TS: Our brains are built for creativity problem solving, and it is easy to both discover and improve our natural inventiveness. The human brain has evolved over millions of years, from a small collection of nerve cells with limited functionality to a fabulously complex organ optimized for innovation. Our highly evolved brains are always evaluating our ever-changing environment, mixing and matching our responses to fit each situation. Every sentence we write is unique, every interaction we have is distinct, and every decision we make is made on our own. The fact that we have the ability to offer an endless set of new responses to the world around us is a constant reminder that we are naturally inventive. These skills can be improved with tools and techniques.

BND: What is the Innovation Engine and how does it work?

TS: After a dozen years of teaching creativity and innovation courses at Stanford University, I created a model I call the “innovation engine” that illustrates how creativity results from interaction of our internal world and our external environment. Essentially, your knowledge provides the fuel for your imagination, which is the catalyst for turning information into new ideas. This process is deeply influenced by a myriad of factors in your environment, including physical space, the teams you work with, and the implicit and explicit rules and rewards. The engine of innovation is triggered by your attitude, which sets all the pieces in motion.

BND: How to start your innovation engine?

TS: You can start your innovation engine by building your knowledge base, which will ultimately serve as a toolkit for your imagination. You can also build habitats – or environments – that encourage creativity. It involves creating spaces for creative problem-solving and instituting rules, rewards, and incentives that reinforce creative behavior. And, more importantly, you can cultivate an attitude that problems are opportunities for a creative solution. With this mindset, you are ready to overcome obstacles and the obvious answers to come up with some truly creative ideas.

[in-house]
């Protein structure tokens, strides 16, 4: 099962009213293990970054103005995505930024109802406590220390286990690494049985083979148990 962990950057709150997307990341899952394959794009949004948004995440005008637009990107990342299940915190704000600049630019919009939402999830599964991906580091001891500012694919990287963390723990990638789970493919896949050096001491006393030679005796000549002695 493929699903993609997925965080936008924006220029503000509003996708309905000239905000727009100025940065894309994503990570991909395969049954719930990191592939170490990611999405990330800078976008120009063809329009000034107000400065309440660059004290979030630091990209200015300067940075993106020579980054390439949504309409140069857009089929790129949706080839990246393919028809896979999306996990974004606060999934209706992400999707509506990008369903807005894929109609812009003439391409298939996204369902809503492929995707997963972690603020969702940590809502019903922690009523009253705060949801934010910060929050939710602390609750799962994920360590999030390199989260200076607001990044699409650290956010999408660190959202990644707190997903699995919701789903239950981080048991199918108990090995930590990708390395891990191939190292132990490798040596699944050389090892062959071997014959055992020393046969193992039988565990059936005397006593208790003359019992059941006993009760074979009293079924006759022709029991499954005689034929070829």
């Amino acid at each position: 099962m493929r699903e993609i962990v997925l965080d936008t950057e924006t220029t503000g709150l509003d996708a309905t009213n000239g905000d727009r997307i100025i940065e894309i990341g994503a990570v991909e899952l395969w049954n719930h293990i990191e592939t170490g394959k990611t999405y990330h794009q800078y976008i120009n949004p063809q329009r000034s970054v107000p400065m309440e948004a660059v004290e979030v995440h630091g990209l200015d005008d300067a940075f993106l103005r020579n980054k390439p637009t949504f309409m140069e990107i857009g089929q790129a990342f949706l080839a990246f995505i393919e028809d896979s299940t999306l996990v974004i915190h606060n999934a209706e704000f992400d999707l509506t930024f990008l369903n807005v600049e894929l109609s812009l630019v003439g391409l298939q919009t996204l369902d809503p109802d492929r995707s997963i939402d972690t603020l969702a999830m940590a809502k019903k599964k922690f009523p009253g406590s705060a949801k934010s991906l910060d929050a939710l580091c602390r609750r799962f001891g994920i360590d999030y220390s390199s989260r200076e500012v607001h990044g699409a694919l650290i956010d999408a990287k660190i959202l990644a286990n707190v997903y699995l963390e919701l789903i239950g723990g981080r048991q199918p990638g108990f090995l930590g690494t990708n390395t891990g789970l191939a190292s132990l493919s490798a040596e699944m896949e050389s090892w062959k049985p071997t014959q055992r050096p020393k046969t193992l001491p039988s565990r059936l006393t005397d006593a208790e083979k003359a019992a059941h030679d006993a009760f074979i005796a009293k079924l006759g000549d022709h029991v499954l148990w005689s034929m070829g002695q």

BND: What are the variables that inhibit our creative abilities?

TS: Without the willingness to come up with groundbreaking ideas and the certainty that a creative solution exists, it is unlikely to be found. Additionally, we all live and work in communities whose cultures have a powerful impact on the way we feel, think and act. If culture doesn’t support experimentation and reward the generation of new ideas, then creativity is unlikely to flourish.

BND: How to learn to change frame of reference? Is it important for the creative process?

TS: You can examine every situation, every challenge and every opportunity to different angles. Each angle offers a different perspective on the situation and opens up new perspectives. We create frames for what we see, hear, and experience throughout the day, and these frames both inform and limit the way we think. In most cases, we don’t even think about frames – we just assume we’re looking at the world with the right set of lenses. However, being able to question and change your frame of reference is an important key to creative problem solving.

Reach BusinessNews Senior Editor of the Daily Ned Smith at [email protected]. Follow him on Twitter @nedbsmith.